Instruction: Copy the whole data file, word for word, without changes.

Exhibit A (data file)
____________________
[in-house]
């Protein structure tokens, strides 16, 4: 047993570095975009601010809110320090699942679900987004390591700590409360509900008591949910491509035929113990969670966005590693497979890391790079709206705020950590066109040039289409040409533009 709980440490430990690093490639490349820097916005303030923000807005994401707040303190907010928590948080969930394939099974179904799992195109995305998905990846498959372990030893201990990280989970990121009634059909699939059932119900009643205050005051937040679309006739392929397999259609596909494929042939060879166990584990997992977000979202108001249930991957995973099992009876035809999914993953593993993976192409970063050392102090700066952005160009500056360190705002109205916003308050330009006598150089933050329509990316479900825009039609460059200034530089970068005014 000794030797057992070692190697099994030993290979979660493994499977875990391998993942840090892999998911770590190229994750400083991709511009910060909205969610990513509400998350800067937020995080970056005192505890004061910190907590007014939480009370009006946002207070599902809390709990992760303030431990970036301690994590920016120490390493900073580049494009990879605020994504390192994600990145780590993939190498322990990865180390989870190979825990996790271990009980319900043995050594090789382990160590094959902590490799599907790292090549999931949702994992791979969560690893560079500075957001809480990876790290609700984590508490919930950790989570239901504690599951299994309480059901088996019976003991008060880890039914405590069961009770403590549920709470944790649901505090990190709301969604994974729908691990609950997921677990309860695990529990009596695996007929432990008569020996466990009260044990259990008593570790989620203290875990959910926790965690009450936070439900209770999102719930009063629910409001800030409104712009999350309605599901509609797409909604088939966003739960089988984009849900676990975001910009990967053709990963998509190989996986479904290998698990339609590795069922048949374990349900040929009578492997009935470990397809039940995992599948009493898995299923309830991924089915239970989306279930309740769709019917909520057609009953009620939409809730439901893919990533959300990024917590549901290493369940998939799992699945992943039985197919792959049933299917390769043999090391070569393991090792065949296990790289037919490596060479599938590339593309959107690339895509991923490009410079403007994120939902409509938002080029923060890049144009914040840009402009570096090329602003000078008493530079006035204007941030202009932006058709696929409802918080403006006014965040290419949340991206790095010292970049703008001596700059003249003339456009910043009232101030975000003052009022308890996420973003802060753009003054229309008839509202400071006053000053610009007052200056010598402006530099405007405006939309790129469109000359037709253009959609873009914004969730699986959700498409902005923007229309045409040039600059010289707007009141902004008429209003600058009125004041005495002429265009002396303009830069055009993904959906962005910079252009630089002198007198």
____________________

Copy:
[in-house]
């Protein structure tokens, strides 16, 4: 047993570095975009601010809110320090699942679900987004390591700590409360509900008591949910491509035929113990969670966005590693497979890391790079709206705020950590066109040039289409040409533009 709980440490430990690093490639490349820097916005303030923000807005994401707040303190907010928590948080969930394939099974179904799992195109995305998905990846498959372990030893201990990280989970990121009634059909699939059932119900009643205050005051937040679309006739392929397999259609596909494929042939060879166990584990997992977000979202108001249930991957995973099992009876035809999914993953593993993976192409970063050392102090700066952005160009500056360190705002109205916003308050330009006598150089933050329509990316479900825009039609460059200034530089970068005014 000794030797057992070692190697099994030993290979979660493994499977875990391998993942840090892999998911770590190229994750400083991709511009910060909205969610990513509400998350800067937020995080970056005192505890004061910190907590007014939480009370009006946002207070599902809390709990992760303030431990970036301690994590920016120490390493900073580049494009990879605020994504390192994600990145780590993939190498322990990865180390989870190979825990996790271990009980319900043995050594090789382990160590094959902590490799599907790292090549999931949702994992791979969560690893560079500075957001809480990876790290609700984590508490919930950790989570239901504690599951299994309480059901088996019976003991008060880890039914405590069961009770403590549920709470944790649901505090990190709301969604994974729908691990609950997921677990309860695990529990009596695996007929432990008569020996466990009260044990259990008593570790989620203290875990959910926790965690009450936070439900209770999102719930009063629910409001800030409104712009999350309605599901509609797409909604088939966003739960089988984009849900676990975001910009990967053709990963998509190989996986479904290998698990339609590795069922048949374990349900040929009578492997009935470990397809039940995992599948009493898995299923309830991924089915239970989306279930309740769709019917909520057609009953009620939409809730439901893919990533959300990024917590549901290493369940998939799992699945992943039985197919792959049933299917390769043999090391070569393991090792065949296990790289037919490596060479599938590339593309959107690339895509991923490009410079403007994120939902409509938002080029923060890049144009914040840009402009570096090329602003000078008493530079006035204007941030202009932006058709696929409802918080403006006014965040290419949340991206790095010292970049703008001596700059003249003339456009910043009232101030975000003052009022308890996420973003802060753009003054229309008839509202400071006053000053610009007052200056010598402006530099405007405006939309790129469109000359037709253009959609873009914004969730699986959700498409902005923007229309045409040039600059010289707007009141902004008429209003600058009125004041005495002429265009002396303009830069055009993904959906962005910079252009630089002198007198």